The Blood on Satan’s Claw is another perfect example of the Folk Horror genre as it deals with a rural community during the 17th Century who are prone to all manner of superstitious beliefs, and with good reason. The Devil’s skull is unearthed by a farmer ploughing his field in a small village in England and pretty soon the young people of the village begin behaving erratically before turning murderous. It is revealed that Satan is planning to rebuild himself limb by limb with the help of the children who have begun to grow his black fur on parts of their bodies to eventually offer up to him in a deranged ritual.
The plot may sound outlandish but it is dealt with so subtly that you only realise fully what’s going on during the film’s climax, since the film can be seen as more of a comment on youth culture during the late 60s and early 70s than anything else. Once possessed, the young people of this devoutly religious community go against all notions of what their elders and society of the time deem acceptable, just as the youth of the counterculture era were doing at the time the film was made. The beauty of the leafy green countryside, all of which was filmed on location, is made eerily unnerving by the acts of pagan brutality that occur within it, one scene in particular still leaves a pretty nasty after-taste.
12. Valerie And Her Week Of Wonders (Czech – 1970)
The Czech new wave of the 1960s and 1970s has left us with many striking films, few more so that Valerie and her week of Wonders. The story is sort of an Alice in Wonderland Tale, if that story had been a sexual nightmare filled with vampires and metaphors. The film is more like watching a dream than watching a film so the plot isn’t really important to the progression of the narrative but concerns a young girl called Valerie who lives with her aunt, who is probably not all she seems, and is being stalked by a Nosferatu-like monster through the streets of her small town.
The whole film is a metaphor for puberty and leaving childhood behind, but being too unsure of the adult world to fully commit to growing up. Indeed all of the adults in the film are shown to be evil or monstrous in some form (a scene with a predatorial priest is unsettling) and the only person Valerie can trust is her friend Eagle, but she can’t be sure whether he really cares for her or if he just wants to steal her magic earrings (so many metaphors). The film is darkly beautiful and has a fantastical folk-tale quality that sweeps the viewer along from one strange encounter to the next.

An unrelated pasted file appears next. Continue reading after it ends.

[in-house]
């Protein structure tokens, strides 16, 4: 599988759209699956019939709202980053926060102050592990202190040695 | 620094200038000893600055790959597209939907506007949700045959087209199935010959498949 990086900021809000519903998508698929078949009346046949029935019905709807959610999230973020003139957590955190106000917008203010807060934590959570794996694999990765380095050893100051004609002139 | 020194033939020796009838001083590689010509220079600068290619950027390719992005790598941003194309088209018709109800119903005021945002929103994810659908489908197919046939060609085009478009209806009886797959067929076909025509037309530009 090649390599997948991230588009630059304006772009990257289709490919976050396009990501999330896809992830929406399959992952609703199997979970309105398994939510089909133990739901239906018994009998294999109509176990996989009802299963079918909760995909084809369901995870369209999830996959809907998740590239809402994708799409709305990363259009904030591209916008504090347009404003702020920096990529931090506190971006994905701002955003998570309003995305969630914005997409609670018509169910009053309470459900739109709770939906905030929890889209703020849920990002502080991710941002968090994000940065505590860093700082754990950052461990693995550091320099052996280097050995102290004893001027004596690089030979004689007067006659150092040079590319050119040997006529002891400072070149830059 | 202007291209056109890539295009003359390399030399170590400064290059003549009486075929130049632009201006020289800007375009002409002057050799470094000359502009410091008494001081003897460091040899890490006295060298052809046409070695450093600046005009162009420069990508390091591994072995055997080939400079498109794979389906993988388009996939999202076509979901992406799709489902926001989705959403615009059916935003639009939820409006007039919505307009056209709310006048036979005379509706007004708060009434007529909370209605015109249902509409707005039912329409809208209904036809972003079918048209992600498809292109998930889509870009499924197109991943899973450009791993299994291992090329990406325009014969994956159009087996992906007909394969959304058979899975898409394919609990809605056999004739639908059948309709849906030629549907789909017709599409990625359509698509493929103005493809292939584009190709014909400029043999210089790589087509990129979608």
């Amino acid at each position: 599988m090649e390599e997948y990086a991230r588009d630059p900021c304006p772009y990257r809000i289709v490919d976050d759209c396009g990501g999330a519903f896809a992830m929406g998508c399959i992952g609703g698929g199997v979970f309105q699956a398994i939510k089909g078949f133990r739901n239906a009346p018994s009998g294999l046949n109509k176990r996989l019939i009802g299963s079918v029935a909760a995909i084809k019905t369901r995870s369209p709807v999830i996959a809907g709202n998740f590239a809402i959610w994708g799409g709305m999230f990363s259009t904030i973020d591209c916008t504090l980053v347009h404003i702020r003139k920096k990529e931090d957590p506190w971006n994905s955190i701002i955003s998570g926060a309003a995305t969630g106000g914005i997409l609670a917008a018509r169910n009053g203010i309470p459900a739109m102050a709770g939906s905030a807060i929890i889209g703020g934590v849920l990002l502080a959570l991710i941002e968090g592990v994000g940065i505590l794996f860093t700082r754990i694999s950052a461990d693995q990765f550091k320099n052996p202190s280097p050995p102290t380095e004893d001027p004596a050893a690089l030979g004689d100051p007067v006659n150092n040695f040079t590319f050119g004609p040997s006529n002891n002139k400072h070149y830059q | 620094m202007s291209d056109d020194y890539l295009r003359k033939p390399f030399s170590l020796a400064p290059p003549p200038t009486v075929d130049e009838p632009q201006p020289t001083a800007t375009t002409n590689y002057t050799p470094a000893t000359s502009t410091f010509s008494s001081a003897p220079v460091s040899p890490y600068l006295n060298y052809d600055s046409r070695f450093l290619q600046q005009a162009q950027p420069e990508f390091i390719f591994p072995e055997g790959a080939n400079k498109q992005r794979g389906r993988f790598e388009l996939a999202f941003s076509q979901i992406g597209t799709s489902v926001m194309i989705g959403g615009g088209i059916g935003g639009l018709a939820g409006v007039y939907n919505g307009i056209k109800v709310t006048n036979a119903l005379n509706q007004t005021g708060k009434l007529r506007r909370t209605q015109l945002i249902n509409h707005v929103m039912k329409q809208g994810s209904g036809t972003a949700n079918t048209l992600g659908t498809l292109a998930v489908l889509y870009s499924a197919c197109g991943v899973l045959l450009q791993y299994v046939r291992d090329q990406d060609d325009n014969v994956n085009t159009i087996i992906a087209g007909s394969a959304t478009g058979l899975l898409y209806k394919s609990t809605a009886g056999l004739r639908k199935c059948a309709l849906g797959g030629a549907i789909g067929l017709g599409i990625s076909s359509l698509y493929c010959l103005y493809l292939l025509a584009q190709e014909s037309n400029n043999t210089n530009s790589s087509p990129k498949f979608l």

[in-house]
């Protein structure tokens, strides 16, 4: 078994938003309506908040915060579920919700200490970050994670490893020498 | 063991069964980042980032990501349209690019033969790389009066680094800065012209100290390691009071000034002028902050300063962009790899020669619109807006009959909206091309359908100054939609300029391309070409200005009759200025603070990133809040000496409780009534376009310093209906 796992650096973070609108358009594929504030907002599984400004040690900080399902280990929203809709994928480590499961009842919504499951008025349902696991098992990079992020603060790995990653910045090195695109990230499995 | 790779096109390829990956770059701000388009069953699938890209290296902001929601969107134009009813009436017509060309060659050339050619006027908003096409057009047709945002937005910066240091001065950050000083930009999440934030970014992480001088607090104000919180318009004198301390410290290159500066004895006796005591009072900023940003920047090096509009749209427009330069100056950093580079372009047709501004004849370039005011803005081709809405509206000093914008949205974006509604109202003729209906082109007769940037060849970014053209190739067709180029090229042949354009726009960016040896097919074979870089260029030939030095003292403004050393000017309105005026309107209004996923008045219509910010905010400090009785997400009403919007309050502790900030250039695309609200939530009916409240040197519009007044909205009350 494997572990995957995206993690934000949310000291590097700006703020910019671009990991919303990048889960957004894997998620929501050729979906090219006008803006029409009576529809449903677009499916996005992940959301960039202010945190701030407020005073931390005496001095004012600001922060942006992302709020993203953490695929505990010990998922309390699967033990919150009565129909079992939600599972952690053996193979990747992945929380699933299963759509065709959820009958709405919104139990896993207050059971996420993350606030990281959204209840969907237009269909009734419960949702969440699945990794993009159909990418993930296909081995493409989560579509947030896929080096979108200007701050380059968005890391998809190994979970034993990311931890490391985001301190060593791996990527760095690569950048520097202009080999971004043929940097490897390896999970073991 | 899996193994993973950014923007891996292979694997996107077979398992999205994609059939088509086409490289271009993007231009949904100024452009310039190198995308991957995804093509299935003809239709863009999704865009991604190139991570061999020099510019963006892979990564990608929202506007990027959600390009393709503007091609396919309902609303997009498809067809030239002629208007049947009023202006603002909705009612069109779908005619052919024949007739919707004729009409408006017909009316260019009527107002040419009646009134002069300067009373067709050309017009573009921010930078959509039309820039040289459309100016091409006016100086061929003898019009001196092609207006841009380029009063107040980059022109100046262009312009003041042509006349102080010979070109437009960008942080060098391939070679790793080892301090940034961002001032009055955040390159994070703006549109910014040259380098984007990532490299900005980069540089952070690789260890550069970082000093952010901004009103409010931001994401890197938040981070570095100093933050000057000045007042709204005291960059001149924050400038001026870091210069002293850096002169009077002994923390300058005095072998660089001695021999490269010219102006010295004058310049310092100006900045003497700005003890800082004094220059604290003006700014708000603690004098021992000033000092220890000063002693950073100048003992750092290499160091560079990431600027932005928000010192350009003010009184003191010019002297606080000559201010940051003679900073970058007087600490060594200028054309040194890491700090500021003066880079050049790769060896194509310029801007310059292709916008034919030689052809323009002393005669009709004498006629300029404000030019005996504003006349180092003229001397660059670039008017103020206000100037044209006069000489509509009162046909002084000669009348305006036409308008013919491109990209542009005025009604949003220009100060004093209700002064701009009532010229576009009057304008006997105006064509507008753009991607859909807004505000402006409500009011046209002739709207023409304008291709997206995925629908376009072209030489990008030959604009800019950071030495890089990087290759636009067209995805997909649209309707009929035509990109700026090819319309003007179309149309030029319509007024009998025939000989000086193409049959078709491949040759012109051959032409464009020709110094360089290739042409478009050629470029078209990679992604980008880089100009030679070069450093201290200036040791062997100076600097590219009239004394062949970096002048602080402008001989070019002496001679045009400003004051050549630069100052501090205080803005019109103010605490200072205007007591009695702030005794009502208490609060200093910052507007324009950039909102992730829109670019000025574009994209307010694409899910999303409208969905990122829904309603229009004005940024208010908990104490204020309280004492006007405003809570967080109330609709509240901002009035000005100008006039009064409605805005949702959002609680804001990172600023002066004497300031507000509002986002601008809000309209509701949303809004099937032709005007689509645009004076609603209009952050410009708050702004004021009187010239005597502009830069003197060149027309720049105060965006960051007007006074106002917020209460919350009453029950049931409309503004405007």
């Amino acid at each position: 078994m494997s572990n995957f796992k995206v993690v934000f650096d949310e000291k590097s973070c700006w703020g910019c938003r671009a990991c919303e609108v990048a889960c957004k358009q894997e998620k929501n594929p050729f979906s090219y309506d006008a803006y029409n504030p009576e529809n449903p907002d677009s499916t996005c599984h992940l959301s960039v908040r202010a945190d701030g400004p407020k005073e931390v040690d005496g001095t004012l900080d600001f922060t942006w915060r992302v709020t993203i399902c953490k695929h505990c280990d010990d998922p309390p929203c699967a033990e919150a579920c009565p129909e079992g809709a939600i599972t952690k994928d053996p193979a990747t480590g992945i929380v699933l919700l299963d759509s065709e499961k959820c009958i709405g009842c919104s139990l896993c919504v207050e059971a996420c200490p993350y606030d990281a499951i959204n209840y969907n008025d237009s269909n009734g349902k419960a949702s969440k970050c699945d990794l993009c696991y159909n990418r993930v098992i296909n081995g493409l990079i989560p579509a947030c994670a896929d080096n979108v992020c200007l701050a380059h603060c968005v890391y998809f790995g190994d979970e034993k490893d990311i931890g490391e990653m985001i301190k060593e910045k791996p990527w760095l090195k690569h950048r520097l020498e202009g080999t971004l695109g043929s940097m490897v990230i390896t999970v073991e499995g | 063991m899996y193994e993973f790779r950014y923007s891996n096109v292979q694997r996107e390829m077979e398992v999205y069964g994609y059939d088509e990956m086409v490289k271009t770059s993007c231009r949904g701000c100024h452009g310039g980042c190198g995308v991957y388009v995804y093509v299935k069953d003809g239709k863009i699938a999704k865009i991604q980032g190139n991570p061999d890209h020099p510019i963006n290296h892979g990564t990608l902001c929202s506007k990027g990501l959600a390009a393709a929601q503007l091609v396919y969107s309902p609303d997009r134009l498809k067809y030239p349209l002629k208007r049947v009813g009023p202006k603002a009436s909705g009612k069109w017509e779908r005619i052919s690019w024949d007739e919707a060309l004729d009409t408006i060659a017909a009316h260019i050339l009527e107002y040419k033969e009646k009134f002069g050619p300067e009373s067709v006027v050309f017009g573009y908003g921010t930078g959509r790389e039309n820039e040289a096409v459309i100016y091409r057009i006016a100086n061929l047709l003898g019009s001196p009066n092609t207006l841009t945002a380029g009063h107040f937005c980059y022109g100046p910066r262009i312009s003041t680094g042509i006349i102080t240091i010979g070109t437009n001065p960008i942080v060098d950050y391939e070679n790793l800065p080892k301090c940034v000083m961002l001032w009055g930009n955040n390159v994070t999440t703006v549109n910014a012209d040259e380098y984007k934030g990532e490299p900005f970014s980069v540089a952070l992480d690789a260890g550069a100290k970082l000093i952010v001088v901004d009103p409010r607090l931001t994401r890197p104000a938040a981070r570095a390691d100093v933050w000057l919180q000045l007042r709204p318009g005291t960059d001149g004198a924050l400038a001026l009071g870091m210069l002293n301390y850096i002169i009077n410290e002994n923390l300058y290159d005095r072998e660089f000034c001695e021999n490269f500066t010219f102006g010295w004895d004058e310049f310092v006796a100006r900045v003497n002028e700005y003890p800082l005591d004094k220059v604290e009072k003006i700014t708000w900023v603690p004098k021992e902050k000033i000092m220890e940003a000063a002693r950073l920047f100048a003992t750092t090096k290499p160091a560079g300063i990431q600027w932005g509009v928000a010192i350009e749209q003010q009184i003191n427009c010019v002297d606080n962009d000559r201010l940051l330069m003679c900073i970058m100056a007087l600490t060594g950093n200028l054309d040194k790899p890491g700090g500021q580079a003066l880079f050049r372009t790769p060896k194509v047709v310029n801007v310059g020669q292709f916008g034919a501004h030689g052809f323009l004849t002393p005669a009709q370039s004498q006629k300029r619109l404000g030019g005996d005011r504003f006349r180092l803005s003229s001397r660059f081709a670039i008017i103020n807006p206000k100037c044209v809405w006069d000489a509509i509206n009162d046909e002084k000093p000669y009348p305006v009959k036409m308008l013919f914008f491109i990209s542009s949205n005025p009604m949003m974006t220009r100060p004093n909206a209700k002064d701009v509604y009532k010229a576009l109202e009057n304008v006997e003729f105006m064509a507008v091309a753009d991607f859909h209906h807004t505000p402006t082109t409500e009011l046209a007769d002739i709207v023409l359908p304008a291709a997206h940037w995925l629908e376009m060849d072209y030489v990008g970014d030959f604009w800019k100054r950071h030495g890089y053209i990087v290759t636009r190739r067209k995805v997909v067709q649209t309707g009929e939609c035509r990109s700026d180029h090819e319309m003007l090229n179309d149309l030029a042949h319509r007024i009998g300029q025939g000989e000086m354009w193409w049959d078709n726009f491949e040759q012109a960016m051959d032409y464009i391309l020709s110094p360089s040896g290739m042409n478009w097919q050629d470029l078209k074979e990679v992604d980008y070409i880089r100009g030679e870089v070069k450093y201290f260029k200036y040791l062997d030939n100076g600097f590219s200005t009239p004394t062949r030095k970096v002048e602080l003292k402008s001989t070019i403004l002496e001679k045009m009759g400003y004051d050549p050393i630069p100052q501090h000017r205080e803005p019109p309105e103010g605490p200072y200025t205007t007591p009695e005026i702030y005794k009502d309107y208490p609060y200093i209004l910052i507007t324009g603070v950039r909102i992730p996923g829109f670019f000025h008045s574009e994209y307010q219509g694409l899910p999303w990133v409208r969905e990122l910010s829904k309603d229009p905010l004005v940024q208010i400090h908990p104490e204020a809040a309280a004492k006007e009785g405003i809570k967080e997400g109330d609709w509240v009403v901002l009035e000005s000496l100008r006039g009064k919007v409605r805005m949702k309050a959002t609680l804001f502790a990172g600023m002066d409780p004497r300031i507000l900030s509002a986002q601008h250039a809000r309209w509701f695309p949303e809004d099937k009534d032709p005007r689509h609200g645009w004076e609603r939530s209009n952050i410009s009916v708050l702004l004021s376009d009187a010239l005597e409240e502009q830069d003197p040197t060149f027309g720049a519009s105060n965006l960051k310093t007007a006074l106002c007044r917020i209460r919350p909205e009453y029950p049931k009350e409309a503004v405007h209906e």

13. Deliverance (US- 1972)
Modern man versus the American wilderness and some of its most unsavoury inhabitants in John Boorman’s Classic Deliverance. Four friends head to the sticks for a weekend of outdoor activities only to be victimised first, by the locals and second, by the landscape itself. The men are confronted with a backward community who are the complete opposite of the metropolitan middle-class backgrounds that they themselves come from and it is fear of what the unfriendly natives, who know the terrain much better than the four men, are capable of that permeates the film.
Deliverance holds uneasiness and tension throughout as events turns ever more sordid and dangerous. If the men are not being shot at or watched by some unknown figure then they are fighting against nature itself on the rapids and cliffs. This is a type of folk horror that sees the ‘folk’ element of the narrative become hostile, from the perspective of the four outsiders, who must fight for survival in a rural area where they are clearly out of their depth.
14. The Wicker Man (UK – 1973)
Largely considered the big daddy of Folk Horror films, The Wicker Man is truly one of a kind. The search that Seargant Neil Howie (Edward Woodward) undertakes to find a missing girl on the small Scottish island of Summerisle, takes him and the viewer onto a very strange journey into the realm of modern-day paganism and worship of the ‘old gods’.
Howie, who is a devout Christian finds it difficult to accept the beliefs of the islanders: school children being taught about phallic symbols, naked fire-leaping outdoors and naked dancing to name a few. The unhelpfulness of the islanders who claim that such a girl as the one Howie is searching for never existed exasperates him further. Soon it becomes clear to him that perhaps the idea of human sacrifice is key to the disappearance of the girl, leading up to one of the most infamous climax’s in film history. The Wicker Man is a classic of cinema and one of the key texts in Folk Horror, just don’t mention the Nicholas Cage remake.